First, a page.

Fig. 1: Precipitation rate anomalies since Jan. 1st identify a wet pattern across central and east Brazil while southeast Brazil is dry.
Fig. 2: The prevailing upper air pattern since Jan. 1st identifies a persistent upper trough east of Uruguay while high pressure ridging is evident across the equatorial region. Trade winds blowing onshore northeast Brazil brought above normal rainfall while a north to west land breeze on the back side of the upper trough in Southeast Brazil was a dry land breeze.
Discussion: Dr. Sanjiv Kumar at the Auburn University School of Forestry and Wildlife Services with Matt Newman of the Boulder, Colorado-based NOAA Earth System Research Laboratory, or ESRL, and his colleagues Yan Wang and Ben Livneh, also at the University of Colorado Boulder published research in the American Meteorological Society Journal of Climate in 2019 on how deep layer soil moisture presence is the catalyst to flash drought if followed by a period of dry climate coupled with anomalous heat. The regime described occurred over the Parana River Basin in Southeast Brazil to Northeast Argentina in 2020…developing deep layer soil moisture deficit strengthened by late season dryness and heat across Southeast Brazil.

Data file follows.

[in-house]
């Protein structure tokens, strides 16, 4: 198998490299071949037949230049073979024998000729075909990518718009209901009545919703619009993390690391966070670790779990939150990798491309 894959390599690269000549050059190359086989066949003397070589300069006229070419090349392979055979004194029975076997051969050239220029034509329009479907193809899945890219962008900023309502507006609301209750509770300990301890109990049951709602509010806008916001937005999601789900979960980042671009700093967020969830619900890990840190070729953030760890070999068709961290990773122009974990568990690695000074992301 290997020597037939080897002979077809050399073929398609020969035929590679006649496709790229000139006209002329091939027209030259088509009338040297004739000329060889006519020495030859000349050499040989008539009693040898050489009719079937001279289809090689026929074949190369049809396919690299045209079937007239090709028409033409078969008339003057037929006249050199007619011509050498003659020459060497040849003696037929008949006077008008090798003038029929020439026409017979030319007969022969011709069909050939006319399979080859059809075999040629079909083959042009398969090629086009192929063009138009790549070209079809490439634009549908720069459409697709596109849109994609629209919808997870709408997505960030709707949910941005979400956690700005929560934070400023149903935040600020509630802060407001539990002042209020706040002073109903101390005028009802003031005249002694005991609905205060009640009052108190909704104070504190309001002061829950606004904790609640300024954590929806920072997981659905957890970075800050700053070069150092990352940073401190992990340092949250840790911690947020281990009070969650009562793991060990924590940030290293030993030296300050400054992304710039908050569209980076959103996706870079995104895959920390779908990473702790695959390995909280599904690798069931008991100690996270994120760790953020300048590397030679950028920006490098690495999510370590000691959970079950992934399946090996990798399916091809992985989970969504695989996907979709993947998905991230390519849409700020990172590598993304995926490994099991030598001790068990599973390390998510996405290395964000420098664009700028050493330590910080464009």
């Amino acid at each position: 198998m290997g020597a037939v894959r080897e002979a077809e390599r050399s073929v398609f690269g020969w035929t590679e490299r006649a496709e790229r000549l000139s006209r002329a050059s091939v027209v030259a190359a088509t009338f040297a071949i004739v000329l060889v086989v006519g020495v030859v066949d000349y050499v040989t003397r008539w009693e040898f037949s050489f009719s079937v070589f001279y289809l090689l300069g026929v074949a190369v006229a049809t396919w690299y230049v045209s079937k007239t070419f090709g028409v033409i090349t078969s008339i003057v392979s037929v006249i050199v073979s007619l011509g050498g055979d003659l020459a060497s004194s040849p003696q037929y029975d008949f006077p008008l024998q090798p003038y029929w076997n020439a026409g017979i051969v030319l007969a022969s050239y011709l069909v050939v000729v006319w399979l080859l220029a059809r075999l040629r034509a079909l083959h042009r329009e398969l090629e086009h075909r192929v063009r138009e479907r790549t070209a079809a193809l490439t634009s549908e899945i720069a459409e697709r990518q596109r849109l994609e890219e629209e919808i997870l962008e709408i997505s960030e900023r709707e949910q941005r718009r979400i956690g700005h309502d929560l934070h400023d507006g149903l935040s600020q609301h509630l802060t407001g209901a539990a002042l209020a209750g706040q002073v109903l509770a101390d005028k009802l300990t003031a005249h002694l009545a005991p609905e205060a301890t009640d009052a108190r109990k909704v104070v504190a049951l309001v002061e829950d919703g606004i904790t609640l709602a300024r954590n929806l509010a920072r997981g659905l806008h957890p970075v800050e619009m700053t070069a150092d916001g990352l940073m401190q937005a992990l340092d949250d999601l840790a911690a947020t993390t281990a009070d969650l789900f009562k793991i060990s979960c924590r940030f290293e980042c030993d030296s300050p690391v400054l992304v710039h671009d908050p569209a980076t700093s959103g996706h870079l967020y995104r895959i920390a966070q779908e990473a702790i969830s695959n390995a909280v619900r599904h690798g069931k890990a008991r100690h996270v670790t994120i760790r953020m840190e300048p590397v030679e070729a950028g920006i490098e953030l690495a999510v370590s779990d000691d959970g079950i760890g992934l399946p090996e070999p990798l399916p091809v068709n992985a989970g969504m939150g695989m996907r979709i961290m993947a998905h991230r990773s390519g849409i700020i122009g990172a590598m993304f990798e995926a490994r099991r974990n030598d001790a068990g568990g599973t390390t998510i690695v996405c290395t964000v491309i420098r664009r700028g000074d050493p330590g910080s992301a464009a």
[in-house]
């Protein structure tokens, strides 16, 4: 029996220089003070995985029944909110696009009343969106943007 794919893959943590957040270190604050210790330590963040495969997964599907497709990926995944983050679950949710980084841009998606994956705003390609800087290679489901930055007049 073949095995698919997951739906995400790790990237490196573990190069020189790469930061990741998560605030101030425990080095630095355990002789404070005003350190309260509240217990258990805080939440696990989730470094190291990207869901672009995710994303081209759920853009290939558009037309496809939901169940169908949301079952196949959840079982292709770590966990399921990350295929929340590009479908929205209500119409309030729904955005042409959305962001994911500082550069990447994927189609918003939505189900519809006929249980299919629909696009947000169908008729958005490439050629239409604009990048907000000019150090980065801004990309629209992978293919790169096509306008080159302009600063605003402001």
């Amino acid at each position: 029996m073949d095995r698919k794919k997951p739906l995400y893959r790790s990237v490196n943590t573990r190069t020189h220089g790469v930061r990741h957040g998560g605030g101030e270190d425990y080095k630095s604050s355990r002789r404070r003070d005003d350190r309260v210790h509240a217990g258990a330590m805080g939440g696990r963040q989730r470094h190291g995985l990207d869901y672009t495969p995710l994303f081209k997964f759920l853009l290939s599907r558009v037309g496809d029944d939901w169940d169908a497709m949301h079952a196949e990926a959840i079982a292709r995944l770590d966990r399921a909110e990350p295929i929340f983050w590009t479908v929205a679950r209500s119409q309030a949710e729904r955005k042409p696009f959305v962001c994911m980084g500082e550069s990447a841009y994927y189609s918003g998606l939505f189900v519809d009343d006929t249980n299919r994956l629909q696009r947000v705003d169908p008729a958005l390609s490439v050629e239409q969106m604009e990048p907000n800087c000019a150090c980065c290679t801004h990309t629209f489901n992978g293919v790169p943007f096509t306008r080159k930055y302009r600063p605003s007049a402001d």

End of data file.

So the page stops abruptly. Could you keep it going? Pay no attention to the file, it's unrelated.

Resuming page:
The synoptic climate details enabling the dry pattern in Southeast Brazil (Fig. 1) were caused by two regimes…a moist northeast trade wind flow into Northeast Brazil and reaching Central Brazil caused by the negative phase of the Atlantic meridional mode (-AMM) and by the prevailing (dry) land breeze across Southeast Brazil trailing a persistent deep upper trough east of Uruguay (Fig. 2). Gradually (dating back to late last year) a deep layer (10-200 CM) soil moisture regime developed in Southeast Brazil (Fig. 3-5) enabling late summer/early autumn dry climate and anomalous heat to quickly accelerate drought (and rapidly lower Parana River levels).
Fig. 3-5: Long-term soil moisture deficit appeared in Southeast Brazil (across Parana River) in the 5-month 10-200 CM soil moisture anomaly deficit analysis provided by NCDC/PSD. The deep layer soil moisture deficit expanded in 2020 and increased risk of “flash drought” if late summer dryness and anomalous heat developed.
Auburn University research: Sanjiv Kumar and his climate research associates identified deep layer soil moisture deficit as a catalyst to flash drought in a document published in the Journal of Climate last year.